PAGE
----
The Grand Old Party has changed. No really. That was the earnest message from Republican National Committee chairman Reince Priebus, who took his claim to the annual National Association of Latino Elected and Appointed Officials conference, which ended Sunday in Chicago.

Republicans have “reshaped” their outreach, Mr. Priebus told the group, which represents some 6,000 officials. Republicans get community; they get neighborhoods and churches. They get immigration and educational reform plus economic opportunity. “In America, it doesn’t matter where you come from; it matters where you’re going,” Mr. Priebus noted…

“I know that this is a bipartisan audience. And I didn’t come here to convert you. But I hope that it’s clear that we do want to earn your trust and your vote, and that we can find common ground,” he added.

Boehner has already ruled out the simplest course of action, which would produce the best outcome for the nation and also boost the prospects of the Republican Party: Bring the Senate bill up for a vote.

Under the most likely scenario, Minority Leader Nancy Pelosi (D-Calif.), who has the whole cat-herding thing down pat, would deliver virtually the entire Democratic caucus in support. Most Republicans would vote no, but there should be enough defections to push the measure over the 218-vote threshold and send it to President Obama for his signature.

Obama would be able to trumpet a centerpiece accomplishment for his second term. But the GOP would reap far greater political gain by sending a message to Latinos — the nation’s largest minority group — that’s different from the customary “Go away.”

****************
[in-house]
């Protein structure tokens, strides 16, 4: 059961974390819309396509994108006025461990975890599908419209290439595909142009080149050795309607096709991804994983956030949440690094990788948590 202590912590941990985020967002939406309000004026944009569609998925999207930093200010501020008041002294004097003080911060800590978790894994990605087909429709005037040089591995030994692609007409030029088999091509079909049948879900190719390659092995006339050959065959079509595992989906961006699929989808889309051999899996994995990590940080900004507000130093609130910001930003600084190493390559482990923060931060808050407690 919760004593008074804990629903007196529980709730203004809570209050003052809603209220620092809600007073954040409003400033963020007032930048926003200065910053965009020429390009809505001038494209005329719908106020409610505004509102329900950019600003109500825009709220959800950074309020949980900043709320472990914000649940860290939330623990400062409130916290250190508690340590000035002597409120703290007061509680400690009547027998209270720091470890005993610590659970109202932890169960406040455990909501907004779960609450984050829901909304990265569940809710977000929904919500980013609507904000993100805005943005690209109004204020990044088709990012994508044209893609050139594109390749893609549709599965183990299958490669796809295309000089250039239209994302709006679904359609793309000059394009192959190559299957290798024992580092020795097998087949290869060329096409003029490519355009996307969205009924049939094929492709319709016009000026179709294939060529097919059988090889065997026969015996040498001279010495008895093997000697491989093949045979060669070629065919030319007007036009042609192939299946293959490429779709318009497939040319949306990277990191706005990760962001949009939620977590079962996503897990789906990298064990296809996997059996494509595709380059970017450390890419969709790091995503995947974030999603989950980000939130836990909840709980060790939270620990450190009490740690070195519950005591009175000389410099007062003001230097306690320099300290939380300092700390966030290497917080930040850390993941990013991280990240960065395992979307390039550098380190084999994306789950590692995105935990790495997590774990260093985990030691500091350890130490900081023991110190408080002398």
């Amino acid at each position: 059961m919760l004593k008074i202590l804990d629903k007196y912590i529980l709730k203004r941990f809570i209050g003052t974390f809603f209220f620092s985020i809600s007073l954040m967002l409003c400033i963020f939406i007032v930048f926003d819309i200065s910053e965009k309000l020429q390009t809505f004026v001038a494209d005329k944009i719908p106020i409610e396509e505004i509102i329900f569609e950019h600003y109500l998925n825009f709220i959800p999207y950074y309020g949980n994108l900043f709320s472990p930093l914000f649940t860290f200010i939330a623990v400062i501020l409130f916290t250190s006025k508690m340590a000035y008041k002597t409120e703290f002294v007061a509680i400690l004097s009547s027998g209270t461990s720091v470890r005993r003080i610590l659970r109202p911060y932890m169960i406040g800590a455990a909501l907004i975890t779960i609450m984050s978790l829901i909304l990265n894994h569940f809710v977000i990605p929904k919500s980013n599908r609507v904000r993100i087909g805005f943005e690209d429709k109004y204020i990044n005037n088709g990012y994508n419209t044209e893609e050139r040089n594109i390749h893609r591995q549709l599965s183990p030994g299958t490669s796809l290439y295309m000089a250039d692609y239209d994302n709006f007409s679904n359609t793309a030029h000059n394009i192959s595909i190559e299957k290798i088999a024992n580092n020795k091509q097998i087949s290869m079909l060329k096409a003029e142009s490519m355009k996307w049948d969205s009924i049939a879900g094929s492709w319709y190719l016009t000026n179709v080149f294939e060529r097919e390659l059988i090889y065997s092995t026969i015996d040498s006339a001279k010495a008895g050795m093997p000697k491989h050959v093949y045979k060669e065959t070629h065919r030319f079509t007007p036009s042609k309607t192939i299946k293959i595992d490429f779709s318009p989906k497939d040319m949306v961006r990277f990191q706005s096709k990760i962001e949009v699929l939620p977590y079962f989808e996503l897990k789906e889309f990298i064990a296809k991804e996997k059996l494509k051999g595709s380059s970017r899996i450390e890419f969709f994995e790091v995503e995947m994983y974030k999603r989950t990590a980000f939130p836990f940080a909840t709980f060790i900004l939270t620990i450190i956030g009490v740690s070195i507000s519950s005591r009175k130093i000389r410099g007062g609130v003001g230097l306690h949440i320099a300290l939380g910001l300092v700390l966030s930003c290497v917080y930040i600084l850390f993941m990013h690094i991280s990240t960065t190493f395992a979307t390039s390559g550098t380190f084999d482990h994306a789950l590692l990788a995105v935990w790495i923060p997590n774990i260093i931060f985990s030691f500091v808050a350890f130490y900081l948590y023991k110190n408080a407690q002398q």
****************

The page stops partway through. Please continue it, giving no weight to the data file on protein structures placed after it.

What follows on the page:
The Latino share of the electorate was 8.4% in 2012. What’s worrisome to the GOP is that the Latino share of the population in 2012 was 17.2% and growing. The reason for the disparity has much less to do with illegal immigration than it does with the relative youth of the Latino community, where the median age is 27 versus 42 for whites. According to Pew, there are about 7.1 million undocumented Latino adults who could become citizens under the Senate bill–and only some of them would do so, let alone vote. That group is dwarfed by the 17.6 million Latinos under-18, the overwhelming majority of whom (93%) are US-born citizens. Every election cycle, more of them will become eligible to vote, while the oldest, whitest and most Republican generation age out of the electorate on the other end. (“Age out of the electorate” is a euphemism for “die.”)

It actually gets worse for the GOP. Hispanic turnout is extremely low–48% in 2012–in part because their eligible voters are so young. By comparison, white turnout was 64% and black turnout was 66%. That gives Democrats room to grow their Latino base through registration and voting drives–an area where they’ve been incredibly successful with black voters already–while Republicans may be operating near their ceiling with whites.